I went with Sam Bennett in this last spot for a couple of reasons. He had a successful first year with 36 points in 77 games for the Flames. As the #4 overall pick in 2014, the Flames no doubt expect Bennett to factor into the team’s success long-term. After a full season of adjusting the the NHL, and with some improvements made to the Flames’ roster, I think Bennett could be another player who really improves and impresses this season.
11: Radek Faksa – Dallas Stars and 12: Joonas Donskoi – San Jose Sharks
These two players make the list for their late season play and playoff performances. Faksa was the Stars’ first round draft choice in 2012. After a modest regular season, Faksa looked good in the playoffs. Donskoi had a similar season, although he scored significantly more points than Faksa. He had 36 points to Faksa’s 12. Both of these players are candidates to see their numbers and their roles increase this coming season.
13: Jaccob Slavin, Noah Hanifin, Brett Pesce – Carolina Hurricanes
I don’t know if this is really a “low-key” choice, and I couldn’t devote three separate spots to these players, so I cheated. Carolina has a young blue-line, and it is stacked. These three combined for 58 points on the back-end and played big minutes against top competition. Slavin is 22, Hanifin, 19, and Pesce is 21 years old. That’s a lot of very young talent. All three of these players had very good 2015-16 seasons, and no doubt earned themselves more playing time and responsibilities this coming season. These players should make up 3/4 of Carolina’s top four d-men.
14: William Nylander – Toronto Maple Leafs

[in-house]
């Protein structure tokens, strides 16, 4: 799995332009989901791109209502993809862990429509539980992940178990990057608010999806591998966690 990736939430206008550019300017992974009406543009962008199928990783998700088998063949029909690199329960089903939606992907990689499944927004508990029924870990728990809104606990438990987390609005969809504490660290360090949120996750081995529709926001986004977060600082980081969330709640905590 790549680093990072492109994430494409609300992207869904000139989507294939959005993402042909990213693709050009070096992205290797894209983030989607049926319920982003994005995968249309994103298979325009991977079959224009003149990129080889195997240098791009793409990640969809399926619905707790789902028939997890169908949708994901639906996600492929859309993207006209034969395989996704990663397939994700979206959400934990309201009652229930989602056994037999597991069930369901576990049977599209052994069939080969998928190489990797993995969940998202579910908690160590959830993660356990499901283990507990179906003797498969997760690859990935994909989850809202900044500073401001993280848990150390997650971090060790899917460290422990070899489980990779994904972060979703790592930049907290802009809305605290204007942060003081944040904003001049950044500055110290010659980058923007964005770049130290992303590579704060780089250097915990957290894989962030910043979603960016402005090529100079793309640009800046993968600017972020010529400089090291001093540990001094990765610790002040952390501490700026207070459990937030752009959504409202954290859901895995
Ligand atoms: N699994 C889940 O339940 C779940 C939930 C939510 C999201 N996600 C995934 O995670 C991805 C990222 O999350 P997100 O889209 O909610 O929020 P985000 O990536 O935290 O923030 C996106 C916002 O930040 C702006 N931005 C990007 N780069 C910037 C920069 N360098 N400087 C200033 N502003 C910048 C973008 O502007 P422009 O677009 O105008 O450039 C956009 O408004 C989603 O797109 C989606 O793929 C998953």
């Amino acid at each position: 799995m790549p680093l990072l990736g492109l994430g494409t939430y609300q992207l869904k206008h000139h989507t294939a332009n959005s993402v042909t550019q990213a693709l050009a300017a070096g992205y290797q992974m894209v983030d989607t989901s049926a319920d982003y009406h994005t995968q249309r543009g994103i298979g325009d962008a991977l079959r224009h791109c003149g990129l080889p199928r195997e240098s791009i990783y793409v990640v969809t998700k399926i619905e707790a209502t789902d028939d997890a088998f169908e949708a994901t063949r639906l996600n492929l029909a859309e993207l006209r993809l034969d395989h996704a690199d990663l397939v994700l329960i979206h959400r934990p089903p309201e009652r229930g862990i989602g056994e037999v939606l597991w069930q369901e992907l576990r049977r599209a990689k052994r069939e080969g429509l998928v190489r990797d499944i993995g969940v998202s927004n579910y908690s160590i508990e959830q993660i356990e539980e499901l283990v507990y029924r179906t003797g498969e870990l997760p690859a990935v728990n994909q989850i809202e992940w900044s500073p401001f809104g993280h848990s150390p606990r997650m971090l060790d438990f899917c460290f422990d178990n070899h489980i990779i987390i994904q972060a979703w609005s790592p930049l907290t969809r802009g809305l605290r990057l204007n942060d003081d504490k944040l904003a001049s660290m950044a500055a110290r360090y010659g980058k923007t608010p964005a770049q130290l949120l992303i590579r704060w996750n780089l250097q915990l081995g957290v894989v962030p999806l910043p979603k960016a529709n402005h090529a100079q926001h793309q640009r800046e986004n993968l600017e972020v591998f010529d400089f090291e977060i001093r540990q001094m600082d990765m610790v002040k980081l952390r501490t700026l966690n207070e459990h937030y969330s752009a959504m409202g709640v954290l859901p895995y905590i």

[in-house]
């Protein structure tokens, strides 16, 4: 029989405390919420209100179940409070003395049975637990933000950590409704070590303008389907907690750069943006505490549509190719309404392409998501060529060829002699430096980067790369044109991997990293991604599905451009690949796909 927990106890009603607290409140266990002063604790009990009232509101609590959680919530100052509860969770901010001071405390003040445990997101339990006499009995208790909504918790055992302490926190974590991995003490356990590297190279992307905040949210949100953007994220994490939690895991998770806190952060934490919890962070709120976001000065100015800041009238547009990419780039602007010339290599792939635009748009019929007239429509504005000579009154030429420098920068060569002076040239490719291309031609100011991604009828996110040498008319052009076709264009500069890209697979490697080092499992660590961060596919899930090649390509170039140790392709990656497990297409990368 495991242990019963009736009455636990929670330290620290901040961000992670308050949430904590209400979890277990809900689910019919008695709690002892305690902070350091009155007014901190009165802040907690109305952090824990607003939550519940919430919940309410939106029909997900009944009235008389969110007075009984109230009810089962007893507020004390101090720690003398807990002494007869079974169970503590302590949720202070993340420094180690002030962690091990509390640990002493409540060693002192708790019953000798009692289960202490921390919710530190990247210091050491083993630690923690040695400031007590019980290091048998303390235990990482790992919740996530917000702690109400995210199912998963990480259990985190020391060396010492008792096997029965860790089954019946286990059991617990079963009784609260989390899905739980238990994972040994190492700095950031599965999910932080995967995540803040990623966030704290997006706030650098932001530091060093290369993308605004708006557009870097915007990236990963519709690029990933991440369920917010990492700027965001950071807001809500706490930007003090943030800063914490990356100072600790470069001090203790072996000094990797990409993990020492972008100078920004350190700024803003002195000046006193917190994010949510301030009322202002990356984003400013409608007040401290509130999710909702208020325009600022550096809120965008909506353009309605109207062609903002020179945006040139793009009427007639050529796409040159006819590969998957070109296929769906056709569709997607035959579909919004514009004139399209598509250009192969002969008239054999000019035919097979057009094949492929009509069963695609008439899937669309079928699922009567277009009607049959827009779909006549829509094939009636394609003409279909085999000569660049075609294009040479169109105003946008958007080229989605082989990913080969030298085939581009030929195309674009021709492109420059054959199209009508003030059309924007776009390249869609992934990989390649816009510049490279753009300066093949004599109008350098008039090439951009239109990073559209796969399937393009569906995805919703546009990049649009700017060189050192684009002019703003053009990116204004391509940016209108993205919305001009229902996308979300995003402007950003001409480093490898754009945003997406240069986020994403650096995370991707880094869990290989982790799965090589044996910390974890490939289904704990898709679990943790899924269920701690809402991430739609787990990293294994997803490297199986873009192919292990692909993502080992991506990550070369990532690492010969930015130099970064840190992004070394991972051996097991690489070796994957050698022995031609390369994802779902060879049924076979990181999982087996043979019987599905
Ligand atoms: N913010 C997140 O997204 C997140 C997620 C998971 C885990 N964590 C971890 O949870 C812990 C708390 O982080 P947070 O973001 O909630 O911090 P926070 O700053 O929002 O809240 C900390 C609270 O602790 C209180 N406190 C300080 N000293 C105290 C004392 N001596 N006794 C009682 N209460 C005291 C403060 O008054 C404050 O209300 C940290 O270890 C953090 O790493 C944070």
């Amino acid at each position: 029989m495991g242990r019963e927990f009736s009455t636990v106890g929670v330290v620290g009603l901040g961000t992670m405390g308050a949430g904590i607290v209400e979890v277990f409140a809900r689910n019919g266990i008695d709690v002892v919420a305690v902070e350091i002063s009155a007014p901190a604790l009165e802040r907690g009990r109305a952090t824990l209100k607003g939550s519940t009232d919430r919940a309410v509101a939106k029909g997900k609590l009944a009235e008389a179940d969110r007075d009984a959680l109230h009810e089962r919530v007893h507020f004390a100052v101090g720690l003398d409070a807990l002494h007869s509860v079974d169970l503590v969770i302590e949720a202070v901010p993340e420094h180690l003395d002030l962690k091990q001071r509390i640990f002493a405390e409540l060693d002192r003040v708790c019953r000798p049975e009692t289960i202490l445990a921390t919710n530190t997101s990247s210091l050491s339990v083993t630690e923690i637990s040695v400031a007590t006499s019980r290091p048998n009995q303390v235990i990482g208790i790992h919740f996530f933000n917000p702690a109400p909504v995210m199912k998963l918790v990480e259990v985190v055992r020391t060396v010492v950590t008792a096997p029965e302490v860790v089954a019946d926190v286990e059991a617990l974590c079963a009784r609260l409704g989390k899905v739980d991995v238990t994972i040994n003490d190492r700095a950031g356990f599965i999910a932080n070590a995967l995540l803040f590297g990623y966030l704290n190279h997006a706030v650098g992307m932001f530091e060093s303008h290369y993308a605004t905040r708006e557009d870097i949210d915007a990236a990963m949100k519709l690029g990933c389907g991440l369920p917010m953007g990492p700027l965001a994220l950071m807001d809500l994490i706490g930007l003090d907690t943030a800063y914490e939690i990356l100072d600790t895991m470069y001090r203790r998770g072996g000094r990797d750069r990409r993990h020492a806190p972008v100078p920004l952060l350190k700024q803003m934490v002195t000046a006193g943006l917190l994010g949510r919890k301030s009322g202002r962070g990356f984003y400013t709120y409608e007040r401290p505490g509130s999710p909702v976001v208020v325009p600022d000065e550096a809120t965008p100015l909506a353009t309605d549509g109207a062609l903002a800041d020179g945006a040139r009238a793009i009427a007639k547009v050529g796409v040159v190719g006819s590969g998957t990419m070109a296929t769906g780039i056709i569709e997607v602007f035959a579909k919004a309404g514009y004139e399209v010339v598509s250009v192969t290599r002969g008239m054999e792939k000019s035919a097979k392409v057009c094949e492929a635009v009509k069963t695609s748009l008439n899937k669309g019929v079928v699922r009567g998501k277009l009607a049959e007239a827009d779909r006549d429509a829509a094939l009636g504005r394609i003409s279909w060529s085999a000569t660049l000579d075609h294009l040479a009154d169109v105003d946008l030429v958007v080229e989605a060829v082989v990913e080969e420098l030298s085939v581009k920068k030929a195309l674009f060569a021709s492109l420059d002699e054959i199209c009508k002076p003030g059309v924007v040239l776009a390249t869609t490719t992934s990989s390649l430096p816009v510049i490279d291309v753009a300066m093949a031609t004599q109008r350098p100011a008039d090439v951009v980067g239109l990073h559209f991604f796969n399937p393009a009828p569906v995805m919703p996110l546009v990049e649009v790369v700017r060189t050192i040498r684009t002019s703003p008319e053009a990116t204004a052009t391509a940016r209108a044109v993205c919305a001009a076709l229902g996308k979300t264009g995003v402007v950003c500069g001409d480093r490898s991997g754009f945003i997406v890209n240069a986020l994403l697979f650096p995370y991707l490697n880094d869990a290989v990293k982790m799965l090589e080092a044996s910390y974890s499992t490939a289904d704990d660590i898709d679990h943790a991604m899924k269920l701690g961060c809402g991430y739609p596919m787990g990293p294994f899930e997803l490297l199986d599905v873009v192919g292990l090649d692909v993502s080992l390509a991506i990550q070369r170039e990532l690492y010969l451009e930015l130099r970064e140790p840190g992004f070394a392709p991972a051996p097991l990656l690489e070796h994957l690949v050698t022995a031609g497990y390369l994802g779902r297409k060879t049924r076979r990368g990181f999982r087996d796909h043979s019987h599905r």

This one may not be that low-key either, but I thought I had to mention Nylander as a player to watch. I assume he will earn a permanent spot on the Maple Leafs’ roster coming out of training camp after a very productive premier last season. Nylander oozes talent and will be a major piece of the Leafs’ new look and rebuild. How long will we have to wait to see him face his brother?
15: Conor Sheary – Pittsburgh Penguins
Last, but possibly not least, I tried to pick a player I thought was possibly a bit more off-the-radar. Players like Sheary added a ton of speed to the Penguins this year, and contributed in a large way to the Cup victory. If Sheary continues to play alongside Sidney Crosby, he could see his numbers increase dramatically over last year, where he scored 10 points in 44 regular season games, but also added 10 more in 23 playoff games.
Below I have included the full list of players that I narrowed down into the 15 above. There are no doubt some more names that I missed, and others who will come out of the blue.
The list: Viktor Arvidsson, John Gibson, Colton Parayko, Shayne Gostisbehere, Max Domi, Robby Fabbri, Jaccob Slavin – Noah Hanifin – Brett Pesce, Dylan Larkin, Joonas Donskoi, Radek Faksa, Conor Sheary, William Nylander, Sam Bennett, Nicolaj Ehlers, Jake Virtanen, Sam Reinhart, Anthony Duclair